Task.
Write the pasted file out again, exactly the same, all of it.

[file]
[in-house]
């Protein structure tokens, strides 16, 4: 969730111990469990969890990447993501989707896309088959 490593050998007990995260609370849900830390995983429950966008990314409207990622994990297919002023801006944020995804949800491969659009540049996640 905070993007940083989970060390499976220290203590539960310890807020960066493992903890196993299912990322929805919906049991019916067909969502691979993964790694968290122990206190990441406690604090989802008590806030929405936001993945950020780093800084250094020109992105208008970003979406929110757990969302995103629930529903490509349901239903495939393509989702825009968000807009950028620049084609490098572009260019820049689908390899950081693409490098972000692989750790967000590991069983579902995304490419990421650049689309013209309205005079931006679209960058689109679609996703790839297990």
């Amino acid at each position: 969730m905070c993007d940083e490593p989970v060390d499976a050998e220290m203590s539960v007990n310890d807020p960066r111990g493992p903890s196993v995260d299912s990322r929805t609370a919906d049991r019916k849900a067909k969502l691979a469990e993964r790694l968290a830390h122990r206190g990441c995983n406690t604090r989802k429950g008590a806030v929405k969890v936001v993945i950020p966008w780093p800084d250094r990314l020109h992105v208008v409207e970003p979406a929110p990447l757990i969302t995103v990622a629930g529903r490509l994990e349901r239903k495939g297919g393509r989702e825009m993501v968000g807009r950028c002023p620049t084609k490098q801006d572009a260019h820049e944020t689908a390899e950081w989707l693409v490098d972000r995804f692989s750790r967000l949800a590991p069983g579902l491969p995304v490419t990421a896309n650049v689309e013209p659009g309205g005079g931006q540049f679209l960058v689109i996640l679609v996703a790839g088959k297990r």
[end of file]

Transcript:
[in-house]
């Protein structure tokens, strides 16, 4: 969730111990469990969890990447993501989707896309088959 490593050998007990995260609370849900830390995983429950966008990314409207990622994990297919002023801006944020995804949800491969659009540049996640 905070993007940083989970060390499976220290203590539960310890807020960066493992903890196993299912990322929805919906049991019916067909969502691979993964790694968290122990206190990441406690604090989802008590806030929405936001993945950020780093800084250094020109992105208008970003979406929110757990969302995103629930529903490509349901239903495939393509989702825009968000807009950028620049084609490098572009260019820049689908390899950081693409490098972000692989750790967000590991069983579902995304490419990421650049689309013209309205005079931006679209960058689109679609996703790839297990």
């Amino acid at each position: 969730m905070c993007d940083e490593p989970v060390d499976a050998e220290m203590s539960v007990n310890d807020p960066r111990g493992p903890s196993v995260d299912s990322r929805t609370a919906d049991r019916k849900a067909k969502l691979a469990e993964r790694l968290a830390h122990r206190g990441c995983n406690t604090r989802k429950g008590a806030v929405k969890v936001v993945i950020p966008w780093p800084d250094r990314l020109h992105v208008v409207e970003p979406a929110p990447l757990i969302t995103v990622a629930g529903r490509l994990e349901r239903k495939g297919g393509r989702e825009m993501v968000g807009r950028c002023p620049t084609k490098q801006d572009a260019h820049e944020t689908a390899e950081w989707l693409v490098d972000r995804f692989s750790r967000l949800a590991p069983g579902l491969p995304v490419t990421a896309n650049v689309e013209p659009g309205g005079g931006q540049f679209l960058v689109i996640l679609v996703a790839g088959k297990r």